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Hollywood film production can resume June 12

Audrey Conklin

California can restart film and music production starting June 12 with approval from public officials, the state's department of public health announced Friday.

Major U.S. streaming services and film production companies have halted the production of movies and TV shows amid the coronavirus pandemic, leading some to wonder what the near future of the industry will look like after a months-long pause in work.

"Music, TV and film production may resume in California, recommended no sooner than June 12, 2020, and subject to approval by county public health officers within the jurisdictions of operations following their review of local epidemiological data including cases per 100,000 population, rate of test positivity and local preparedness to support a health care surge, vulnerable populations, contact tracing and testing," the announcement stated.

The Industry-Wide Labor-Management Safety Committee Task Force sent a 22-page white paper to California Gov. Gavin Newsom earlier this week suggesting additional safety measures producers can take as the state reopens so they can simultaneously resume work and prevent the spread of COVID-19.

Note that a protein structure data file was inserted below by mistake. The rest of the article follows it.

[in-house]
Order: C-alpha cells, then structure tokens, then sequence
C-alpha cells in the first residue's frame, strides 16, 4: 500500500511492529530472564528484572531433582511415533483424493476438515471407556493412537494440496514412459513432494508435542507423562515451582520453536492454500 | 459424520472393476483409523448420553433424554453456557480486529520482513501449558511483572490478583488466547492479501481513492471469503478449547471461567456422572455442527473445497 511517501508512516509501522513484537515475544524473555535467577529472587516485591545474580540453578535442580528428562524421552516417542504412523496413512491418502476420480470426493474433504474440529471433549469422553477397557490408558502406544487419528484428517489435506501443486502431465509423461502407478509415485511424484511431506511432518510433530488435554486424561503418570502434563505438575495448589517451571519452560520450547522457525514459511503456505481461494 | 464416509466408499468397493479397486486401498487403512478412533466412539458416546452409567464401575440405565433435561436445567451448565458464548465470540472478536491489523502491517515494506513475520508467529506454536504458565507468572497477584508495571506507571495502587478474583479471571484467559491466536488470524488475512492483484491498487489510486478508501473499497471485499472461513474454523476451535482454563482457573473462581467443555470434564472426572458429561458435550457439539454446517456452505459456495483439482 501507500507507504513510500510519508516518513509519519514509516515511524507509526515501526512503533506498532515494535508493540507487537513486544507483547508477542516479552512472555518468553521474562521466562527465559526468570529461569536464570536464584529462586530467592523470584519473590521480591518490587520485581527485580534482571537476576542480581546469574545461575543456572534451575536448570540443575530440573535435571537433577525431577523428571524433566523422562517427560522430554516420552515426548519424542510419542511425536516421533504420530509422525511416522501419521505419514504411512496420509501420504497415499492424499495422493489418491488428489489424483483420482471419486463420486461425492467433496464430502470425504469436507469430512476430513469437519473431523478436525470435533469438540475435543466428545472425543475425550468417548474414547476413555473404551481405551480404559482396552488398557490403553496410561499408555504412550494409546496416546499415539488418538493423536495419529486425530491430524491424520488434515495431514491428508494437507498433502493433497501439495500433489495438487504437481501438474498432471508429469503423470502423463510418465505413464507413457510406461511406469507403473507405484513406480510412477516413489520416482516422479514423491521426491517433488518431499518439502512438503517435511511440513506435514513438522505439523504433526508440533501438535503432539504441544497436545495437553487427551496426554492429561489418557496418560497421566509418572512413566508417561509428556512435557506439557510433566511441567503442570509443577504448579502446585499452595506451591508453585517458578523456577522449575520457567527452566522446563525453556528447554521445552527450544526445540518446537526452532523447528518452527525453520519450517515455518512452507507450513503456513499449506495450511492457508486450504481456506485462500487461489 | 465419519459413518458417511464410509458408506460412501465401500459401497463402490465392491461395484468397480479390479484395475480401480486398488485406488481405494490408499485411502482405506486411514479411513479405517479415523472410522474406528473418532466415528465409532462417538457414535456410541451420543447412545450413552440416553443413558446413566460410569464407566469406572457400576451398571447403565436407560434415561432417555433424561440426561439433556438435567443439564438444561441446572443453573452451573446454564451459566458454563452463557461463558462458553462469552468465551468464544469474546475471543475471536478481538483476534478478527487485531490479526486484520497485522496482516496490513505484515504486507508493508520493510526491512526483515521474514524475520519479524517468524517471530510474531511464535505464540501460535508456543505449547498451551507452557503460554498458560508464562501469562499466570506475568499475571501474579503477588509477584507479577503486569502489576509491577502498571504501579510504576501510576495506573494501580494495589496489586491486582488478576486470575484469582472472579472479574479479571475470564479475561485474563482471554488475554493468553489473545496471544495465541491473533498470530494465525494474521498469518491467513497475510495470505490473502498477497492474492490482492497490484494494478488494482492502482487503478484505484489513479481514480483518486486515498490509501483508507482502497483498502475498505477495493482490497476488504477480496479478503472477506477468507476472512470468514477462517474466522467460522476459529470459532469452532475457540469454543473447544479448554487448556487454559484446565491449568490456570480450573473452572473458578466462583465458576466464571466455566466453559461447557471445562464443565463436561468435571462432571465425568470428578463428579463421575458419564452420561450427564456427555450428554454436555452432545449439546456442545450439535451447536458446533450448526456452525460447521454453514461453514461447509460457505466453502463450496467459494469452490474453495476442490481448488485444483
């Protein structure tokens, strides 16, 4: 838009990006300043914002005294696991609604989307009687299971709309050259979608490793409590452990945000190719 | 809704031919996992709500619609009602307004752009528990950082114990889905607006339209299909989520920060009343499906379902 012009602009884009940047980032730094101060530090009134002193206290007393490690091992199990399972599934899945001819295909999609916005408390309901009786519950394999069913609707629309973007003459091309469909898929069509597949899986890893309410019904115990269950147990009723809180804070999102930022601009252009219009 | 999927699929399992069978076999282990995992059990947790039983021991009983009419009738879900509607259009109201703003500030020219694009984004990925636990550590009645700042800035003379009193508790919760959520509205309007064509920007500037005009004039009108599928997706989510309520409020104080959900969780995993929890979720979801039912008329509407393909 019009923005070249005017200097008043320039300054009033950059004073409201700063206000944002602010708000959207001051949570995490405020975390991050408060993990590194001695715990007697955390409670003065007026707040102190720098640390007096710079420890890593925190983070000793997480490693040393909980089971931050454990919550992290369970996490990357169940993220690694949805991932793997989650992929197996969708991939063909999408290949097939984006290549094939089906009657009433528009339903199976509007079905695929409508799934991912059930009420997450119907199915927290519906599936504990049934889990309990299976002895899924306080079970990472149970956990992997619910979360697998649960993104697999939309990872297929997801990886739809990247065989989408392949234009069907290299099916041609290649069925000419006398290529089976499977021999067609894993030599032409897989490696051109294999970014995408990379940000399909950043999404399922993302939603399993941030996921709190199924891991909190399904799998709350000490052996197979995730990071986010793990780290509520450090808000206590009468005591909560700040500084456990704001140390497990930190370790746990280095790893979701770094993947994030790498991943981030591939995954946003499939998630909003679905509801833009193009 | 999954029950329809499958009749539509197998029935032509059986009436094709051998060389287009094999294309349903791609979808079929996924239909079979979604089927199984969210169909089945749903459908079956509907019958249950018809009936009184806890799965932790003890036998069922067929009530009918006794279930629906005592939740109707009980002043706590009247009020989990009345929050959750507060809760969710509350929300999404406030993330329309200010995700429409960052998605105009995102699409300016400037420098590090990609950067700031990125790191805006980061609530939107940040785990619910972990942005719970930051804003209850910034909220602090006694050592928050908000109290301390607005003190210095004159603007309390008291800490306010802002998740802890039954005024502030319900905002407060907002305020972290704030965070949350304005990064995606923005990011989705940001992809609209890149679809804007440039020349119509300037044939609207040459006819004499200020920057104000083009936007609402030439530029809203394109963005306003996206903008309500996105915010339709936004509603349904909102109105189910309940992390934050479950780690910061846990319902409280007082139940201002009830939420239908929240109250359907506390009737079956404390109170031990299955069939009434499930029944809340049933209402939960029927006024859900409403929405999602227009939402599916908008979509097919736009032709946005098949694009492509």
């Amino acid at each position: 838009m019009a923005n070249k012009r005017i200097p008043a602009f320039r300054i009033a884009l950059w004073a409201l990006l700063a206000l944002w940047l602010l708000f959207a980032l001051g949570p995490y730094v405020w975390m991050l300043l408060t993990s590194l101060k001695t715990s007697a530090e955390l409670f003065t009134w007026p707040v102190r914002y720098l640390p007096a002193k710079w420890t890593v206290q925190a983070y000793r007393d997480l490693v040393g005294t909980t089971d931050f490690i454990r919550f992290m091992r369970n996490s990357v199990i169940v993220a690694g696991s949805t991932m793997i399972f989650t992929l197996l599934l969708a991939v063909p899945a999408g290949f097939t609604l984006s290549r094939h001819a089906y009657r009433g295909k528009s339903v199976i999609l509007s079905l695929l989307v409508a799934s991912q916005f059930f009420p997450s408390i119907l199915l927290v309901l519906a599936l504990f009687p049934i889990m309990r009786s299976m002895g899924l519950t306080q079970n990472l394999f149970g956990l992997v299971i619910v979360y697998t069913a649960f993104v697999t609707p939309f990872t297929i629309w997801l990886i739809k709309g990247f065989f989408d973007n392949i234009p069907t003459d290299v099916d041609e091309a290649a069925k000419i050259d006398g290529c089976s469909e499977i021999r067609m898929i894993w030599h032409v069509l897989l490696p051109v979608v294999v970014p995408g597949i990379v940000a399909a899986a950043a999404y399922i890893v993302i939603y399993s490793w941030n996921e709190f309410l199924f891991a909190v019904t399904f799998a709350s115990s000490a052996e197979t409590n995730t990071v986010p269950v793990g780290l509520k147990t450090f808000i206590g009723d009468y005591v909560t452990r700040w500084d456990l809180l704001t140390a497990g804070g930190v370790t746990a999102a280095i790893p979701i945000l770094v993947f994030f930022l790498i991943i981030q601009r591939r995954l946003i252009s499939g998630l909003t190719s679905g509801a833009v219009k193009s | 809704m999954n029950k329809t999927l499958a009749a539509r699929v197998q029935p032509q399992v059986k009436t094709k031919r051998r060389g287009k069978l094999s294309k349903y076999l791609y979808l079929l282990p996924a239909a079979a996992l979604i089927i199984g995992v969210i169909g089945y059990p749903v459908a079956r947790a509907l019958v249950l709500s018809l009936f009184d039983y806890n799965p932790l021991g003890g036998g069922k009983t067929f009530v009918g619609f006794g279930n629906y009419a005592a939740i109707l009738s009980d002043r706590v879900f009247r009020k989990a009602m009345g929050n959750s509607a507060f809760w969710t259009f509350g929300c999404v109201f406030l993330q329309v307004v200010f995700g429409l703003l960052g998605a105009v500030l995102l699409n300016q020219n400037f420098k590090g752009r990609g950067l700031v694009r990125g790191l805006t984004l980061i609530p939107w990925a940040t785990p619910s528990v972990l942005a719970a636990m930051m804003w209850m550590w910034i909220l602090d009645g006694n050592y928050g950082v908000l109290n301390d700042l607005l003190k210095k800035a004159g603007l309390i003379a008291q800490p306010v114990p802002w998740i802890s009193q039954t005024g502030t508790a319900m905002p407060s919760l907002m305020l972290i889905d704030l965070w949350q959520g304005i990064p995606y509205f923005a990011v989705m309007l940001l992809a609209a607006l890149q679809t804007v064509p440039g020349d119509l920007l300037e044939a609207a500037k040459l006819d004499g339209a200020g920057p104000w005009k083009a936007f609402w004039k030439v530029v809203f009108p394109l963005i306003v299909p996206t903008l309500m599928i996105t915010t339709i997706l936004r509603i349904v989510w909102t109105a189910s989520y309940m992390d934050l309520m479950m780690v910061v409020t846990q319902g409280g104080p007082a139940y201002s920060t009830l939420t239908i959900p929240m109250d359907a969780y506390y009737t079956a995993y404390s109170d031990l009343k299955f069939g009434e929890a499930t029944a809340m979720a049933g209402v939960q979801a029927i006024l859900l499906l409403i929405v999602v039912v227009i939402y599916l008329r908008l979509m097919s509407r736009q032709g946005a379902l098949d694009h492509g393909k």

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Safety measures include required personal protective equipment (PPE) for makeup artists, PPE for actors when they are not being filmed, virtual casting, or in-person casting with social distancing measures in place as a last resort, cleaning furniture and props in between scenes and so on.

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"To reduce the risk of COVID-19 transmission, productions, cast, crew and other industry workers should abide by safety protocols agreed by labor and management, which may be further enhanced by county public health officers," the state's announcement said.

The release added that back-office staff and management should follow "office workspace guidelines" published by the California Department of Public Health and the California Department of Industrial Relations in order to reduce the risk of spreading COVID-19.

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Hollywood has taken a major hit from COVID-19. Crews have lost jobs, up-and-coming directors missed chances to show their work and make names for themselves due to film-festival cancelations and studios have spent a significant amount of money on ads that won't air for weeks or months.

Movie theaters have been impacted perhaps worst of all due to lockdown restrictions that have resulted in a spike in streaming service use and drive-in theaters as alternatives. Some theaters have started brainstorming additional safety measures customers and employees can take when theaters reopen, such as seating limitations to enforce social distancing.

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